Exterior

Picture an economy car in your mind, and you're likely to visualize something akin to the 2013 Versa. This budget sedan has conservative looks, with few elements that stand out. Among those that do are its wide and shapely grille and the rear spoiler that helps spruce up the rear of models equipped with the CVT automatic transmission. Higher-trim SV and SL models are distinguished by a chrome-accented grille and chrome door handles. Fifteen-inch wheels are standard on all models, with top models wearing aluminum-alloy versions instead of the steel ones found on lower models.

Notable Standard Equipment

The Nissan Versa is one of the few new cars that in base forms still has roll-your-own windows and manual-adjust mirrors. If you want power windows, mirrors, and door locks – or just a passenger vanity mirror – you'll have to step up to the costlier SV or SL trims. No version of the 2013 Versa sedan has a telescoping steering wheel, which can make it harder for drivers to obtain an optimum position. In base trims, even a tachometer is absent, never mind features such as Bluetooth wireless connectivity. Cloth seating is your only option in a Versa sedan. Base vehicles do have air conditioning and a 2-speaker AM/FM/CD audio with auxiliary input. To get cruise control or just folding rear seats requires a higher trim.

Notable Optional Equipment

Major options for the Versa are bundled into two packages, available in higher-trim SV and SL models. The Convenience Package in SV models adds Bluetooth, 60/40-split folding rear seats, steering-wheel-mounted audio and phone controls, and a passenger vanity mirror. The Technology Package on top-line SL models adds a 5-inch navigation system with traffic information, satellite radio, rearview monitor, and a USB input for audio playback. An auto-dimming rearview mirror with Homelink remote transceiver is available on any 2013 Versa sedan.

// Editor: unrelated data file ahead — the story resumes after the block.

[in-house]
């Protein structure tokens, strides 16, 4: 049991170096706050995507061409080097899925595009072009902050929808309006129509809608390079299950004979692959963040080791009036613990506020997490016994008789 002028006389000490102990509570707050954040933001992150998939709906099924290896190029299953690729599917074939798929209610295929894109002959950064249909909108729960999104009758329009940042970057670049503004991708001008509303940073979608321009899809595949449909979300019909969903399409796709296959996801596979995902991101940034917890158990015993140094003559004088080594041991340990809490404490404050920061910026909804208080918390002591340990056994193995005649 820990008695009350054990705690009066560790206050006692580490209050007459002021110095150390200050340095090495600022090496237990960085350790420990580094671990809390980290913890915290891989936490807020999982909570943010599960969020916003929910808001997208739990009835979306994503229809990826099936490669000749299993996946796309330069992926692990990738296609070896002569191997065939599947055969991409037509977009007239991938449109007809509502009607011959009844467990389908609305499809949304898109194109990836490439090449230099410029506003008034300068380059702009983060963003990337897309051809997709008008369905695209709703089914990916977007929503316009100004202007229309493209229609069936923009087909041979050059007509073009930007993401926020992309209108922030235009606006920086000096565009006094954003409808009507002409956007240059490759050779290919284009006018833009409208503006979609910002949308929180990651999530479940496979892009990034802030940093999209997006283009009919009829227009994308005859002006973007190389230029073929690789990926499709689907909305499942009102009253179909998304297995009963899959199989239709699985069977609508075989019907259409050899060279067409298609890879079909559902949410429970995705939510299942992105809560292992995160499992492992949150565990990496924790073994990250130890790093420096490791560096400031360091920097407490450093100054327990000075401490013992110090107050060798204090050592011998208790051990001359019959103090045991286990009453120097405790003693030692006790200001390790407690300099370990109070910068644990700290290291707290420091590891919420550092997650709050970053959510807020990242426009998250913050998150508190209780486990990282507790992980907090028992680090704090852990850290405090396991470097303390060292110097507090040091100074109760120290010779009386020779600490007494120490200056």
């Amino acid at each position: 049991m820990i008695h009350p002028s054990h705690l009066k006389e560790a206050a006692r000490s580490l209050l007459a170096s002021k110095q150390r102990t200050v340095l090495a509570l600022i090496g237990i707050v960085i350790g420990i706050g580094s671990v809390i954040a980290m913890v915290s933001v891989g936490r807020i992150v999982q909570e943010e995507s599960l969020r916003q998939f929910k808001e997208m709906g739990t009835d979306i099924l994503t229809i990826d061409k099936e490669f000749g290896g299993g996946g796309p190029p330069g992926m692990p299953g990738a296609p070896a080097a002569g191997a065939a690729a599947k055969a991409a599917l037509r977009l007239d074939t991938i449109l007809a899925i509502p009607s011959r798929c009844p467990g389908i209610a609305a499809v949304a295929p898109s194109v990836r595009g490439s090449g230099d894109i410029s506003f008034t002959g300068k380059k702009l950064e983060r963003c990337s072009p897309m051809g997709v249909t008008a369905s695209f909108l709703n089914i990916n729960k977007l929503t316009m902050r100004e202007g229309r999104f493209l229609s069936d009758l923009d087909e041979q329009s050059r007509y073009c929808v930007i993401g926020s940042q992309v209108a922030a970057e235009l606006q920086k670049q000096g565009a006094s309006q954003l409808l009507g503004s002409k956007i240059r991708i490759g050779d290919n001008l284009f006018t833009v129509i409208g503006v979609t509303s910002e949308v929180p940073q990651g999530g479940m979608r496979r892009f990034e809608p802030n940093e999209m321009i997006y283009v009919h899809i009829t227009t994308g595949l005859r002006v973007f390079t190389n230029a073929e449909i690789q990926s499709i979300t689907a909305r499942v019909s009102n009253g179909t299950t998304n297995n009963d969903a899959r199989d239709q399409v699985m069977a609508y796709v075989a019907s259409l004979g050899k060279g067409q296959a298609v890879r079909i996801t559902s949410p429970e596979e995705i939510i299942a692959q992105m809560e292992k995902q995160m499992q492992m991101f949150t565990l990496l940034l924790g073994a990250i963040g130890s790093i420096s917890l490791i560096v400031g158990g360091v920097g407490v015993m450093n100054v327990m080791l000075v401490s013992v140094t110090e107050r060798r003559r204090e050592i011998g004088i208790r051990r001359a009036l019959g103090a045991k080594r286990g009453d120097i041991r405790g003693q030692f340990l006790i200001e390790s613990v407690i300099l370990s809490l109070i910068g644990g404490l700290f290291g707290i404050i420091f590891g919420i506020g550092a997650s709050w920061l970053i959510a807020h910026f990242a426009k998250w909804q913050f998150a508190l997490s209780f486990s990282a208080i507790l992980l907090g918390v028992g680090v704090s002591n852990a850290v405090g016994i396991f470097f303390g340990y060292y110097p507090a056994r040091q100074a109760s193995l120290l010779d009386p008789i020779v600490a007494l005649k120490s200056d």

Under the Hood

The 2013 Nissan Versa sedan uses a 1.6-liter 4-cylinder engine. With only 109 horsepower, it's not very powerful, but does achieve up to 40 mpg when connected to a CVT transmission. Other transmission choices are a 5-speed manual on base S models, or an optional 4-speed automatic available on that trim. All other Versa sedans use the fuel-saving CVT. All Versas are front-wheel drive. You may notice the Versa wears a "PURE DRIVE" badge. This does not denote some exotic powertrain, but rather marks Nissan's initiative to improve fuel economy and cut CO2 emissions.

1.6-liter inline-4
109 horsepower @ 6,000 rpm
107 lb-ft of torque @ 4,400 rpm
EPA city/highway fuel economy: 27/36 mpg (manual), 26/35 (4-speed automatic), 31/40 mpg (CVT automatic)

Pricing Notes

With a base price of $12,770 including destination charge, the 2013 Nissan Versa sedan still claims the title of lowest-priced new car you can buy, even with this year's $1,000 price increase. Climb trim levels, though, and the Versa begins to lose its pricing advantage compared with comparably equipped cars. A top-line SV model with the Technology Package runs over $18,000, which could buy a very well-equipped Kia Rio, Ford Fiesta, Chevy Sonic, or even a Honda Fit. Before buying, be sure to check the Fair Purchase Price to see what others in your area are paying for the 2013 Nissan Versa. Over the long-term, the Versa's resale value is expected to be good, and its 5-Year Cost to Own has traditionally been best-in-class.